“Students need to see what the inside of a building looks like when they walk in here,” Gower explains.
The center’s staff and board also want to model the future of construction, so students will be able to note the building’s sustainability features, such as its environmentally-friendly HVAC system.
“We’re a carbon neutral building,” Gower says. “That made the construction more expensive than it would have been, but we found grants to help offset those costs.”
AGC’s members helped to guide the center’s holistic approach to learning. Instead of students learning only plumbing or only electrical, they’ll learn the basics of every trade.
“My members weren’t able to hire the people who were coming out of the existing educational program because there was no holistic approach to construction,” Gower says. “There were plumbing programs, but that was all they got.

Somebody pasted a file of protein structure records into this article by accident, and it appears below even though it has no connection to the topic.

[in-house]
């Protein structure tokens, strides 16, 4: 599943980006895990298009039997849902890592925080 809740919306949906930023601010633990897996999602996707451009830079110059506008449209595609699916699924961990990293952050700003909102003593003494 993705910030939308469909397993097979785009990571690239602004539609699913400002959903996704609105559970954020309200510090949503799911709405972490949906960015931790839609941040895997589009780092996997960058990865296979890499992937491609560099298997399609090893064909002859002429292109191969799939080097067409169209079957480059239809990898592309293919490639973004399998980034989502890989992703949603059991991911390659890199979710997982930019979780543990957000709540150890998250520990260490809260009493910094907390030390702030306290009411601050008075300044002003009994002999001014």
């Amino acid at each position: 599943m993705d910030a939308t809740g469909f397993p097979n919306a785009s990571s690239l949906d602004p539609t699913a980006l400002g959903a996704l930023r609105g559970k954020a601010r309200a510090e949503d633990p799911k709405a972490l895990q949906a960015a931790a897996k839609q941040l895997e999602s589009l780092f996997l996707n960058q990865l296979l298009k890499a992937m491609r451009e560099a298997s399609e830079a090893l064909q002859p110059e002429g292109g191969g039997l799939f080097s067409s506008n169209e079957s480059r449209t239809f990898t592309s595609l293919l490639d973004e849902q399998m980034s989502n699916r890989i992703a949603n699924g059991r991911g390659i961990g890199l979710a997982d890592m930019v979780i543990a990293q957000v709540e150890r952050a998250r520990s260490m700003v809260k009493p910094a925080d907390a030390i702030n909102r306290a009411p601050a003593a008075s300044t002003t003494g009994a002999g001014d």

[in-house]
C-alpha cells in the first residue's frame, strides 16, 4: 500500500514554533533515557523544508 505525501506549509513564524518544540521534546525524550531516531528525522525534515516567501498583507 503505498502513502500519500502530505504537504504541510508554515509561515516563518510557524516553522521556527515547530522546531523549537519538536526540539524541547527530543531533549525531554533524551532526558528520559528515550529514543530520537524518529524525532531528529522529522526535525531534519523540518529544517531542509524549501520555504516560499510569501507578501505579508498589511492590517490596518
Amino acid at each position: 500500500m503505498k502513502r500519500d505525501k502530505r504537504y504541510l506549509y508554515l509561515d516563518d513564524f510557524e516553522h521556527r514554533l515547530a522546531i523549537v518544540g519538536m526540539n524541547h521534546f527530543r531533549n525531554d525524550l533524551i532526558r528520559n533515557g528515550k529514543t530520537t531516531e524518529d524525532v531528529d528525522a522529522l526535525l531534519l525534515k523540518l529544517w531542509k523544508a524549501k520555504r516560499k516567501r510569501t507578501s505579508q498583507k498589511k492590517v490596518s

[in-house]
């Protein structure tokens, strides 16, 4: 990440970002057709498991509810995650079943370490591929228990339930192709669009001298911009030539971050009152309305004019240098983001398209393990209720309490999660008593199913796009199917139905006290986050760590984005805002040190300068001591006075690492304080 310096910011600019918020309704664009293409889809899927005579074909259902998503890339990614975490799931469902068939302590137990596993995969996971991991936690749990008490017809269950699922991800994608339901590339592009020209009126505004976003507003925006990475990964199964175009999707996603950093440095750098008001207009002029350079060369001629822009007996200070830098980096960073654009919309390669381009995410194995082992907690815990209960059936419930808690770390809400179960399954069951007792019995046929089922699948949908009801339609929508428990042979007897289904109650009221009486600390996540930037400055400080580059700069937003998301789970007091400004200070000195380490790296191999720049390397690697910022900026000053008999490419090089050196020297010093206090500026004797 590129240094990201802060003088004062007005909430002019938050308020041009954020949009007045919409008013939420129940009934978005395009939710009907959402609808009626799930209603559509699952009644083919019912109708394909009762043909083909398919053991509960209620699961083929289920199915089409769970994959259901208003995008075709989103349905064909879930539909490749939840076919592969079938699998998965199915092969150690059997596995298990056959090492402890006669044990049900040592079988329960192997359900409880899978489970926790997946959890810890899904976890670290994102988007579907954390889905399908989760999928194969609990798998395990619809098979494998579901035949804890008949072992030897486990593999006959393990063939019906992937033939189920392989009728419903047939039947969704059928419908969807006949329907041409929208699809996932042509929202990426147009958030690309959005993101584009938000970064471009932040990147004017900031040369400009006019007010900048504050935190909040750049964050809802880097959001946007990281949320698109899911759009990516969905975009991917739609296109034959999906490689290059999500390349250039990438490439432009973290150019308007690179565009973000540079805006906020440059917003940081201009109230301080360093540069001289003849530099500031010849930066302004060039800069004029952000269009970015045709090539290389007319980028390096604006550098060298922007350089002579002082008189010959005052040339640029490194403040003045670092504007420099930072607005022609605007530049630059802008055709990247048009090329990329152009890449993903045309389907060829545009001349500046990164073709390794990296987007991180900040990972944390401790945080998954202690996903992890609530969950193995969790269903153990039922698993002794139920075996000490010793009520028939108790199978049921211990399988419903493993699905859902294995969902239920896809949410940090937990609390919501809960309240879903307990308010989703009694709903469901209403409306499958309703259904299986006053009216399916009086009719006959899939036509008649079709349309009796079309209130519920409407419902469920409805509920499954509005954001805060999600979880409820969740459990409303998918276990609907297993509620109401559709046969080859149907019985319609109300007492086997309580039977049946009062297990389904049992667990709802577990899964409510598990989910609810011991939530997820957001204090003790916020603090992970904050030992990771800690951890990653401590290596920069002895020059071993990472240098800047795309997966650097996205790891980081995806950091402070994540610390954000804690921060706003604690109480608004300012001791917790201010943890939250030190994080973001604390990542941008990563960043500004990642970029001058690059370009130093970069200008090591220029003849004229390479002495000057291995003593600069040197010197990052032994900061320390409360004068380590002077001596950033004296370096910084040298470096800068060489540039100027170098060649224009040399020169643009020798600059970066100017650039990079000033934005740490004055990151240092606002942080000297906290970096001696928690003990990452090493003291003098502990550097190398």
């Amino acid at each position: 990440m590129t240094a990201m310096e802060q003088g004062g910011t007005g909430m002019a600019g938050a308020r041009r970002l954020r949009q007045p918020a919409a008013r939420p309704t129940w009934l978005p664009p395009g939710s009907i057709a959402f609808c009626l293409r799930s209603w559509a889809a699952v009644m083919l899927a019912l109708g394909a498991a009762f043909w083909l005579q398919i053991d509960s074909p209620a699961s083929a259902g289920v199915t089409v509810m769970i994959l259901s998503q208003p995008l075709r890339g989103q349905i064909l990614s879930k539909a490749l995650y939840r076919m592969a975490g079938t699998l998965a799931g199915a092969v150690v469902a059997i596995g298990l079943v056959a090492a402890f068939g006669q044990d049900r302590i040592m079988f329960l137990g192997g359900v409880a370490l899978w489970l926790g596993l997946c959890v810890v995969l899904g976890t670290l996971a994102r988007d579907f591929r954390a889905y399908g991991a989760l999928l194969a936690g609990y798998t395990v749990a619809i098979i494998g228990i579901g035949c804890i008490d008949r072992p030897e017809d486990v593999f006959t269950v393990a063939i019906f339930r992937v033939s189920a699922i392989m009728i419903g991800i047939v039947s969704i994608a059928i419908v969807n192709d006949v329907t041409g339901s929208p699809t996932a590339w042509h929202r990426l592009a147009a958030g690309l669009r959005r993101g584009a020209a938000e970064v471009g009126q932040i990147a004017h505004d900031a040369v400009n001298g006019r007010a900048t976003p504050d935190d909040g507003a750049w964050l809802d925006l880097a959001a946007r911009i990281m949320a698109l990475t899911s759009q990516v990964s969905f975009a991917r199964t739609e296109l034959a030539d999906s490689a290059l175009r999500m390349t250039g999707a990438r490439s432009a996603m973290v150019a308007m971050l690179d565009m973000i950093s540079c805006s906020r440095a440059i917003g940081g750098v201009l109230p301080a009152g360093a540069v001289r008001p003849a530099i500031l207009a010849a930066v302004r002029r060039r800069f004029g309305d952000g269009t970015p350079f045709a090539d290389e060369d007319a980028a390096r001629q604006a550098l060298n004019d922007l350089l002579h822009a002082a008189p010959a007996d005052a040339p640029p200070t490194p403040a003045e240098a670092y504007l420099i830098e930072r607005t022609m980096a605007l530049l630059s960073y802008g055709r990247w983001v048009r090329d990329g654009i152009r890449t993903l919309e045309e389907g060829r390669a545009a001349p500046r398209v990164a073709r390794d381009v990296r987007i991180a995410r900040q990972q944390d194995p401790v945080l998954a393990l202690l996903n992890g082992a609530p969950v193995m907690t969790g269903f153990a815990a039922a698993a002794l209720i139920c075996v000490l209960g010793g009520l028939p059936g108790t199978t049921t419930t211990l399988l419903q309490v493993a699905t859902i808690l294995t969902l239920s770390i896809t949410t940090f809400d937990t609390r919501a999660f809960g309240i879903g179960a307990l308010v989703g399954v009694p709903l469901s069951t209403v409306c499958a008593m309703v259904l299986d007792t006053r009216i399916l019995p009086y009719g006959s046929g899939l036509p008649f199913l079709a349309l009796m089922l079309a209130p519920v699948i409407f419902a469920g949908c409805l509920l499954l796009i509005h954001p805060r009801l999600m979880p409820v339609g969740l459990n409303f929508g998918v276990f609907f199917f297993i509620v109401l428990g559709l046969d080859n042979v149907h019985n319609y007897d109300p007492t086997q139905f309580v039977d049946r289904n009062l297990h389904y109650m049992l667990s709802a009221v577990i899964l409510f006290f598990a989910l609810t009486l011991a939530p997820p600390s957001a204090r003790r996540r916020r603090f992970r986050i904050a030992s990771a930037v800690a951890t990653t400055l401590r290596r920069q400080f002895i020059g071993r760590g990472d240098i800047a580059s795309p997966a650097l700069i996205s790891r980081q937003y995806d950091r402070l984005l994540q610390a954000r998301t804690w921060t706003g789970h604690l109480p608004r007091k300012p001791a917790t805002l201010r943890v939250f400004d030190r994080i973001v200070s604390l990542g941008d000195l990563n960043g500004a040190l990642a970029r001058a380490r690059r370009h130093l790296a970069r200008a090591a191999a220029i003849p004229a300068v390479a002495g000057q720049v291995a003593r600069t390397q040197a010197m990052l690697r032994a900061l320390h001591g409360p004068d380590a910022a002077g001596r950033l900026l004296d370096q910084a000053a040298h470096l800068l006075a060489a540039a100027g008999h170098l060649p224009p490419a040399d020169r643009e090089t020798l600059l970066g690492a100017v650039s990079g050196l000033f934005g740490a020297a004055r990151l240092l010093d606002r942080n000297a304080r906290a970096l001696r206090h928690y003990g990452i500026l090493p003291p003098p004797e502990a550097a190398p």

“Since a lot of training in construction takes place on the job, our members asked us to give our kids a good understanding of how to build a skyscraper – how all the pieces fit together – and said they’d take it from there.”
When students from Howard School or East Ridge graduate, they’ll have more than a high school diploma, Gower says, they’ll also have 1,500 hours of construction certification, OSHA 10 certification, first aid and CPR training and work-based experience with one of AGC’s members, if desired.
Students will also have soft skills that will make them appealing to employers, Gower continues, including knowledge of how to behave on a job site.
This lesson will begin on the first day of class.
“We’ll expect students to be on time, wear their personal protective equipment, observe safety protocols and be respectful,” Gower says. “We sourced a lot of best practices from across the country and talked with our employers, who said, ‘This is who I’d hire.’”
To help students secure a position after graduation, AGC has hired a full-time workforce development person, Susan Cowden, the former deputy workforce development person for the State of Tennessee.